- Oops!Something went wrong.Please try again later.
Enerplus Corporation (TSE:ERF) stock is about to trade ex-dividend in 4 days. Typically, the ex-dividend date is one business day before the record date which is the date on which a company determines the shareholders eligible to receive a dividend. The ex-dividend date is an important date to be aware of as any purchase of the stock made on or after this date might mean a late settlement that doesn't show on the record date. Thus, you can purchase Enerplus' shares before the 27th of May in order to receive the dividend, which the company will pay on the 15th of June.
The company's upcoming dividend is CA$0.033 a share, following on from the last 12 months, when the company distributed a total of CA$0.12 per share to shareholders. Calculating the last year's worth of payments shows that Enerplus has a trailing yield of 1.8% on the current share price of CA$7.31. Dividends are an important source of income to many shareholders, but the health of the business is crucial to maintaining those dividends. We need to see whether the dividend is covered by earnings and if it's growing.
If a company pays out more in dividends than it earned, then the dividend might become unsustainable - hardly an ideal situation. Enerplus reported a loss last year, so it's not great to see that it has continued paying a dividend. Considering the lack of profitability, we also need to check if the company generated enough cash flow to cover the dividend payment. If Enerplus didn't generate enough cash to pay the dividend, then it must have either paid from cash in the bank or by borrowing money, neither of which is sustainable in the long term. Thankfully its dividend payments took up just 29% of the free cash flow it generated, which is a comfortable payout ratio.
Have Earnings And Dividends Been Growing?
Businesses with shrinking earnings are tricky from a dividend perspective. If earnings fall far enough, the company could be forced to cut its dividend. Enerplus was unprofitable last year and, unfortunately, the general trend suggests its earnings have been in decline over the last five years, making us wonder if the dividend is sustainable at all.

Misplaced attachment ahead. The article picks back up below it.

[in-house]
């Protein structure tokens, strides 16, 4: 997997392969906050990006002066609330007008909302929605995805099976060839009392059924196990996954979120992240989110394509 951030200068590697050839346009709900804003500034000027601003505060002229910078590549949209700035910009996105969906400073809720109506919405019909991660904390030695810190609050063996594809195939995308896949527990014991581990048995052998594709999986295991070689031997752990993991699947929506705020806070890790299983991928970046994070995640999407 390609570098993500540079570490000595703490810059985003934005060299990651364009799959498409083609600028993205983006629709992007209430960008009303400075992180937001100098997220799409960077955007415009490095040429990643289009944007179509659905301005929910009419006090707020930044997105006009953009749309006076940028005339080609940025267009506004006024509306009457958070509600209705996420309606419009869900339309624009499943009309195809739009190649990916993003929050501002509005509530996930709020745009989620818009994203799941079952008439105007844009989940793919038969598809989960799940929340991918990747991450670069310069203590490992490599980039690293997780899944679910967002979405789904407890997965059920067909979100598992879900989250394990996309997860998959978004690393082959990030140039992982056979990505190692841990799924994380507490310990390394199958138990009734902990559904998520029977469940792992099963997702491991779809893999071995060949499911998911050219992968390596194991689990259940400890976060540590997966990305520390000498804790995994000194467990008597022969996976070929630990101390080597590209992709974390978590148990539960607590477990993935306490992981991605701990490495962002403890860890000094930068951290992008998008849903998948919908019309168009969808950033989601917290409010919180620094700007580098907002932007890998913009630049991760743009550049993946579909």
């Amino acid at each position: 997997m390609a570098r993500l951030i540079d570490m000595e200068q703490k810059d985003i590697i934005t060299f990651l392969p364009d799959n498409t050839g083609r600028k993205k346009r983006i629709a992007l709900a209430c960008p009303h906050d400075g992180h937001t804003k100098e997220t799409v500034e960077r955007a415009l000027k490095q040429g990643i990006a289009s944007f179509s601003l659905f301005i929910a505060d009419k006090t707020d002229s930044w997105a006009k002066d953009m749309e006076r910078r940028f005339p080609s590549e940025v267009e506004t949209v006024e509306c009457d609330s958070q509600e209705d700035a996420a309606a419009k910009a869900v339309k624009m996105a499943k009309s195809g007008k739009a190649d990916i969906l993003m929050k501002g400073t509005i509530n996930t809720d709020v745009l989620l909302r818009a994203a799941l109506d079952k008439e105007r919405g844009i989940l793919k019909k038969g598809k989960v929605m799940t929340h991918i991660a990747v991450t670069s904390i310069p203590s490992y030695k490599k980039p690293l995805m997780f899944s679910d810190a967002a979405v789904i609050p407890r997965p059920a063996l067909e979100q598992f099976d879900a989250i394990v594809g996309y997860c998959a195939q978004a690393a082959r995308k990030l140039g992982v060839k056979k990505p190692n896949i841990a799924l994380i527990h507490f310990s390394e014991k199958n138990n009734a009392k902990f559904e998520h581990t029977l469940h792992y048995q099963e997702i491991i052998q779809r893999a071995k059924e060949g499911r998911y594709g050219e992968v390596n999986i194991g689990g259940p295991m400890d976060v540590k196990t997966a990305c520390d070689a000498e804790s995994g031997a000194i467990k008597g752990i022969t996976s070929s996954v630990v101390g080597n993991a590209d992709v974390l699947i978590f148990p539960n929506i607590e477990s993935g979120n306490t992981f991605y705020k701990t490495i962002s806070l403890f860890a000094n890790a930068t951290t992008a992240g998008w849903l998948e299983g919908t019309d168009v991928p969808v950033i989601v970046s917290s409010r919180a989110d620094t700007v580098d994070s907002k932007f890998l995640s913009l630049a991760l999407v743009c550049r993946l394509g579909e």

Enerplus also issued more than 5% of its market cap in new stock during the past year, which we feel is likely to hurt its dividend prospects in the long run. Trying to grow the dividend while issuing large amounts of new shares reminds us of the ancient Greek tale of Sisyphus - perpetually pushing a boulder uphill.
Many investors will assess a company's dividend performance by evaluating how much the dividend payments have changed over time. Enerplus's dividend payments per share have declined at 24% per year on average over the past 10 years, which is uninspiring. It's never nice to see earnings and dividends falling, but at least management has cut the dividend rather than potentially risk the company's health in an attempt to maintain it.
Remember, you can always get a snapshot of Enerplus's financial health, by checking our visualisation of its financial health, here.
Should investors buy Enerplus for the upcoming dividend? We're a bit uncomfortable with it paying a dividend while being loss-making. However, we note that the dividend was covered by cash flow. Bottom line: Enerplus has some unfortunate characteristics that we think could lead to sub-optimal outcomes for dividend investors.
With that being said, if you're still considering Enerplus as an investment, you'll find it beneficial to know what risks this stock is facing. Every company has risks, and we've spotted 2 warning signs for Enerplus you should know about.
If you're in the market for dividend stocks, we recommend checking our list of top dividend stocks with a greater than 2% yield and an upcoming dividend.
This article by Simply Wall St is general in nature. It does not constitute a recommendation to buy or sell any stock, and does not take account of your objectives, or your financial situation. We aim to bring you long-term focused analysis driven by fundamental data. Note that our analysis may not factor in the latest price-sensitive company announcements or qualitative material. Simply Wall St has no position in any stocks mentioned.
Have feedback on this article? Concerned about the content? Get in touch with us directly. Alternatively, email editorial-team (at) simplywallst.com.